rishabh pant batting
Rishabh Pant scored 24 on debut (Getty Images)

It took Rishabh Pant just two deliveries to announce himself on the big stage. Making his Test debut on Saturday, the 20-year-old wicketkeeper-batsman nonchalantly struck a six off the second delivery of his career – his first scoring shot.

He would score 24 off 51 before being bowled and getting an earful from England’s Stuart Broad on his way back to the dressing room. He struck two fours and a six during his stint. Going by what he has done in Ranji Trophy, this was but a mere glimpse of his reputation.

Pant plays for Delhi in Ranji Trophy and KP Bhaskar, who has coached the team for the past two seasons, knows the big-hitting left-hander’s has to adapt his game for the red-ball cricket but feels he shouldn’t be discouraged from playing his natural attacking game.

“He is the kind of character who has complete belief in what he is doing. If the first ball is there to be hit, he will hit it,” Bhaskar was quoted as saying by the Times of India on Monday. “Pant will have to adapt to Tests. However, he has never curbed his natural instincts in Delhi. He has got to be natural. That’s they only way he knows. I’m sure he will succeed.”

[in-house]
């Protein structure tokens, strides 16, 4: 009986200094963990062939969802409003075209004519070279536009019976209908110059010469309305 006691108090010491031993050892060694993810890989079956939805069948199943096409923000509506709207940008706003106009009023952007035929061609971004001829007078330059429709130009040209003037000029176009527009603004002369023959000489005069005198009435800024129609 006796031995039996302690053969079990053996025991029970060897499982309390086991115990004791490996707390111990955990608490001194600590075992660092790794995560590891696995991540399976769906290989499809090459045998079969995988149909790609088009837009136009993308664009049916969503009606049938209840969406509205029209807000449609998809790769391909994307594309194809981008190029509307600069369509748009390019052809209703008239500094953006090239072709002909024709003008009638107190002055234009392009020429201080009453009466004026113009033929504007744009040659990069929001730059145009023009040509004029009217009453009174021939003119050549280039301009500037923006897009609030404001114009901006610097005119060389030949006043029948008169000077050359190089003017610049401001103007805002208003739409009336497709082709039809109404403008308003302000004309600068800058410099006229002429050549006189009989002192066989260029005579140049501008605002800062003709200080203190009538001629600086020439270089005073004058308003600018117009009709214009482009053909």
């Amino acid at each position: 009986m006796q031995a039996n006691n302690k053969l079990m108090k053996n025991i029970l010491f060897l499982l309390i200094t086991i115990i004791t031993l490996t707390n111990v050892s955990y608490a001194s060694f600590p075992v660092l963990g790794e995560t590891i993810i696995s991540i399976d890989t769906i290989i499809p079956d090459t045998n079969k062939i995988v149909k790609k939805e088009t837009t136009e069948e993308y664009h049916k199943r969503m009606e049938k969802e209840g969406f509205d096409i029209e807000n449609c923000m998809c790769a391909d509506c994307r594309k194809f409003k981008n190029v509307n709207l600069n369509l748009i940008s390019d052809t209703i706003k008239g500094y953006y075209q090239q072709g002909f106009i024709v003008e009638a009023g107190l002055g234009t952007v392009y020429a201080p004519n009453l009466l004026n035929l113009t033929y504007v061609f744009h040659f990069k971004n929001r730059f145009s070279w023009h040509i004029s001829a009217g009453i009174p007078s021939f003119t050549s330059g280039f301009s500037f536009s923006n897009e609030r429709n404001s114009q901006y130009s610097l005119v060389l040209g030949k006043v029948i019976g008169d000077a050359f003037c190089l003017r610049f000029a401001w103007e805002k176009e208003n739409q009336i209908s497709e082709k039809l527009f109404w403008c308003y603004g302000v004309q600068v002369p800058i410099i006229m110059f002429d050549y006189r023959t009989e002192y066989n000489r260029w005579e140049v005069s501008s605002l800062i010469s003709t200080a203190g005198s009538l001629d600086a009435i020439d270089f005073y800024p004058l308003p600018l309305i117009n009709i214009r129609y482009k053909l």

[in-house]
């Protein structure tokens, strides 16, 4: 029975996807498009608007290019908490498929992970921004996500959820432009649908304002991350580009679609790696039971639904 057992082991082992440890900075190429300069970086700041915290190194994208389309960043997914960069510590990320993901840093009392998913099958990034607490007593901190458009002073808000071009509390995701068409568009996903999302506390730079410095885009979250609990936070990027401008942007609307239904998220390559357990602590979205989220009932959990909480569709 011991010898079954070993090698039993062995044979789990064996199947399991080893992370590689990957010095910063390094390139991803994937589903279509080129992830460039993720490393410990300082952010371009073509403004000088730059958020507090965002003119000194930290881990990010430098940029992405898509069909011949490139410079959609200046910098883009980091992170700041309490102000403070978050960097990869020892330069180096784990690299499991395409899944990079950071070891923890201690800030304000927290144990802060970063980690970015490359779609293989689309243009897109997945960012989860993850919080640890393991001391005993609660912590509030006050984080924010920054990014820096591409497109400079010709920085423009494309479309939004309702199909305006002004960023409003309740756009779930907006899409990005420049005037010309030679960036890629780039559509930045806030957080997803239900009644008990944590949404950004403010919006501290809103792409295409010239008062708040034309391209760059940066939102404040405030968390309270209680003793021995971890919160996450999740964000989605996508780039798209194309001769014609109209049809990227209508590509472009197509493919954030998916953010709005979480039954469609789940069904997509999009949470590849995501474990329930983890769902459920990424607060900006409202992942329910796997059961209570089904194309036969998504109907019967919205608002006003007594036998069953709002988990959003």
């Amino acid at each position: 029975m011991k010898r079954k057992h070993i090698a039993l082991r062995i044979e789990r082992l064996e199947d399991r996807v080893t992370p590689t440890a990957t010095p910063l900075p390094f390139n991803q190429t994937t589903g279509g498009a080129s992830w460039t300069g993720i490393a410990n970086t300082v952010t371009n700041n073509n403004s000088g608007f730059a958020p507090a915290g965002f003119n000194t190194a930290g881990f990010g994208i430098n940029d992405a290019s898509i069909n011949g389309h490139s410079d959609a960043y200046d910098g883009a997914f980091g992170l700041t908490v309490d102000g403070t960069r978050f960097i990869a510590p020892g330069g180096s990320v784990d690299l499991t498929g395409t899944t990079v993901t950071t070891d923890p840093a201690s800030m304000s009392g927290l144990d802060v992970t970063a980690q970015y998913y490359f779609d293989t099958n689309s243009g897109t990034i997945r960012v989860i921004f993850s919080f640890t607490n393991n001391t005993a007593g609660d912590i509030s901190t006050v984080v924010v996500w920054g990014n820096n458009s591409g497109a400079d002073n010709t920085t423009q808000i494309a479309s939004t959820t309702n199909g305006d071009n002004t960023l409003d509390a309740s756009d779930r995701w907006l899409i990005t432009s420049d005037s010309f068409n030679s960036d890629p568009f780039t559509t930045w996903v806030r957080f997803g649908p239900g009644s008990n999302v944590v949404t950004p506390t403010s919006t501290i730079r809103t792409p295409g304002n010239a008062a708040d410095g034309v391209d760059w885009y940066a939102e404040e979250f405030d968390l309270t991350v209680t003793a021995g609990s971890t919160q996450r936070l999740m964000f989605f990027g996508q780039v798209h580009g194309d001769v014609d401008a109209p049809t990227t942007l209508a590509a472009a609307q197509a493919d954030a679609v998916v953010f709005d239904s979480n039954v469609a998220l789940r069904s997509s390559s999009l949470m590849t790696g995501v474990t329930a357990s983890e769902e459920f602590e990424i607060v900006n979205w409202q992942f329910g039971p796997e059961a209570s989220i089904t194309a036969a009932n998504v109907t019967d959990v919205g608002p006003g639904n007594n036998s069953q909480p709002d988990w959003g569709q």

Bhaskar is currently coaching India Green in the ongoing Duleep Trophy. He reckons that Pant, who averages 54.50 in first-class cricket, is the answer to India’s search for a wicketkeeper-batsman provided he gets enough opportunities. “It’s a question of getting the confidence. It depends on whether you are able to take the initial pressure that comes with making your debut. He has got talent and age on his side. India are looking for a wicketkeeper who can bat. I’m sure that he will cement his place provided he is given enough opportunities,” Bhaskar said.

Bhaskar has himself not tried altering Pant’s game saying he will learn with experience. “There’s not lot of coaching to be done with him. He has all the shots in his repertoire. I have just advised that he needs to be more consistent with his shot selection.”

“Even when he goes in at 60/5, I have never told him to take his time and see out a particular spell or session. There is no point in telling that to a stroke player. It doesn’t work out. With more experience and exposure at the highest level, he will learn all that,” he said.